The RedTops are available for pretty much any classic muscle car and are ideal for modified vehicles and hot rods. If you have a lot of aftermarket electronics, Optima’s YellowTop line is what you want. In addition to the superior starting power of the RedTops, the YellowTops are designed for maximum cycling (discharge/recharge) capability. As such, they’re well-suited for use in hybrids (see here for info about that).

Marine and RV versions – Blue Top – are also available.

Check  ’em out!

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12 COMMENTS

  1. Do they make em for bikes? My twin cam road king grew from 88 ci to 95ci and in the rocess aquired non stock heads, cams and carb. It can be a bit persnickity if it’s sat for a while or it’s a bit chilly. And the restart thing you described for the old muscle cars is a very real thing for this bike.
    K-

  2. I think one of the best things to have for an old car that sits a lot is a cut off switch at the battery. This prevents the wires from holding a charge and bleed power all the while. I installed one on my camino a long time ago. Down side, you have to pop the hood each time to flip the switch when it’s time to fire it up. I leave my hood unlatched when stored anyhow, so no big deal.

    • I used to do that but ever since we “bought the farm” I keep everything on trickle chargers. I have – let’s see – 10 battery powered vehicles (cars, trucks, bikes, machinery). Batteries can get expensive! So I try to get the longest life out of them I can. I’m not sure that keeping them on the trickle charger does a better job than just disconnecting them, but it seems like it ought to – especially if you have a “smart” charger that never lets the battery voltage drop below optimum. Still, it’d be interesting to do a controlled test to see. Two identical batteries in two identical vehicles. One disconnected when not being used; the other hooked to a charger during down times.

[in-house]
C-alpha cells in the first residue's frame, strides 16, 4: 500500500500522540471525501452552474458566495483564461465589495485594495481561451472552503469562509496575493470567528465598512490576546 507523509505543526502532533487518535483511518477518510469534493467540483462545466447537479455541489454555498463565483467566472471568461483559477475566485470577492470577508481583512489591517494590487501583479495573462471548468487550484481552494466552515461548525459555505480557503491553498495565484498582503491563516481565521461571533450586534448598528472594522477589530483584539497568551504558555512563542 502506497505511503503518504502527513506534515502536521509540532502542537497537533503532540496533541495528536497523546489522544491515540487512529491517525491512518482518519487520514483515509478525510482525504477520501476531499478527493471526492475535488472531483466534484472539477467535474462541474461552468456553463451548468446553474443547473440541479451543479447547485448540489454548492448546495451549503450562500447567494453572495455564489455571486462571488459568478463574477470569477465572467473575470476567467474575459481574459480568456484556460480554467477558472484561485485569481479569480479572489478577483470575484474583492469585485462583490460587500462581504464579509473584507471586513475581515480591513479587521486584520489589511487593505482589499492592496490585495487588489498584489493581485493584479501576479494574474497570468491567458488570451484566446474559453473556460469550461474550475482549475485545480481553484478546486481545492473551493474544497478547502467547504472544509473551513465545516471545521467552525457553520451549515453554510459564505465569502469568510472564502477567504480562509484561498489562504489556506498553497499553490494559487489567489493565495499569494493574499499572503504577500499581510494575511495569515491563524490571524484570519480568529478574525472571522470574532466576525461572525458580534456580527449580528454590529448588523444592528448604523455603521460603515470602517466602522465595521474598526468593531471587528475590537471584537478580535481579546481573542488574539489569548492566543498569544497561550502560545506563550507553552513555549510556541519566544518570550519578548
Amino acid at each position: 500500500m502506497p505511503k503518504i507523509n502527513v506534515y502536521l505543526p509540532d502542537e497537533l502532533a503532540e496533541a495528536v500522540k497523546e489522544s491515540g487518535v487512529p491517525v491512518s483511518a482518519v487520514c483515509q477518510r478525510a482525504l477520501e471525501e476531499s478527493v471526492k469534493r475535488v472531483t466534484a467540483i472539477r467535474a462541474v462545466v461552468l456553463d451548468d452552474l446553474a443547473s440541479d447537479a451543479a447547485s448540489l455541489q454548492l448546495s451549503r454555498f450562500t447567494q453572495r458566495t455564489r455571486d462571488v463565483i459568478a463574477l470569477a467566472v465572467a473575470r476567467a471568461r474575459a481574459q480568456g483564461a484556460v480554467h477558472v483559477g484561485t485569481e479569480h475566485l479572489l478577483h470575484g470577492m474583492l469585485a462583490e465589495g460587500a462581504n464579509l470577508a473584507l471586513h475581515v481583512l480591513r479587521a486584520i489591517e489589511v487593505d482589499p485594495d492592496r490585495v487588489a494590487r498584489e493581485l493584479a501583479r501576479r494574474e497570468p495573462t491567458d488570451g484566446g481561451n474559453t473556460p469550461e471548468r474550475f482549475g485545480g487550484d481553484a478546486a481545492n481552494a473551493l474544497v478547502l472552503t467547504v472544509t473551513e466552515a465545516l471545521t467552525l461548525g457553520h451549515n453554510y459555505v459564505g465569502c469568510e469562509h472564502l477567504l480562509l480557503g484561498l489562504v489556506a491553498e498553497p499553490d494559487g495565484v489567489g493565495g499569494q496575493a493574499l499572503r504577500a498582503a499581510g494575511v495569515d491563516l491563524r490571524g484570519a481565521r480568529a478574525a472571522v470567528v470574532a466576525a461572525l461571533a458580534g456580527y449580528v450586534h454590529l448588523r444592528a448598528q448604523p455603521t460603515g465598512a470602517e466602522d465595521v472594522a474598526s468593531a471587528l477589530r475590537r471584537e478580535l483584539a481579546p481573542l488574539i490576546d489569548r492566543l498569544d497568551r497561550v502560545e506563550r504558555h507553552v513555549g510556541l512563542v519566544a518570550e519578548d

• It’s worthy of a test for sure. I have a friend that races RC cars. He does something to classify the discharge rates of the batteries, then notes it all. Think he called it indexing. Has a special battery drain machine. I’ve heard on consumer electronics it’s good to charge them, then let them discharge at a normal rate, then charge all the way back up again (cycling). Car batteries are totally different though. I think you are right keeping it fully charged always.

        • lead acid batteries really don’t need anything that fancy. That’s the sort of thing that’s done for NiMh or Li-Ion or other more advanced chemistries.

          I have a fancy charger for NiMh AA’s that I use in my little video camera. It does all the charge/discharge conditioning and such. It cost like $50-60 but because of it I can buy cheap harbor freight cells and get better life out of them than I get with the name brand stuff on a simple charger.

        • A big factor is probably use. A battery in a vehicle that’s driven (or ridden, etc.) regularly that also has a properly functioning charging system will probably be fine. But if it’s in a vehicle that sits for weeks at a time, like a lot of my stuff does, then I think keeping it charged up via a trickle charger is probably a good idea.

  3. I used an Optima red top in my K1500 after a fine old DieHard battery reached end-of-life status (it didn’t owe me anything.) Since the truck’s 5.7 liter small block wasn’t high compression, the Optima spun it over as easily as a child spins a top. Neat.

    Yes, the price of admission was a bit salty, but you gets what you pays for. Buy once, cry once.

    • Old Pontiac V-8s are notoriously hard-starting when hot. I used to have to leave the thing running when filling up, or else have the time to wait for the engine to cool enough to re-start after gassing up. No problems now. I also like the near-immediate start, too. Less cranking. Just key the thing and – presto!

      I only mention products I personally have had good experience with. The Optima batteries are one such. Might be overkill for a regular (late-model) car. But for an older muscle car with hot-start issues especially, these things are fantastic!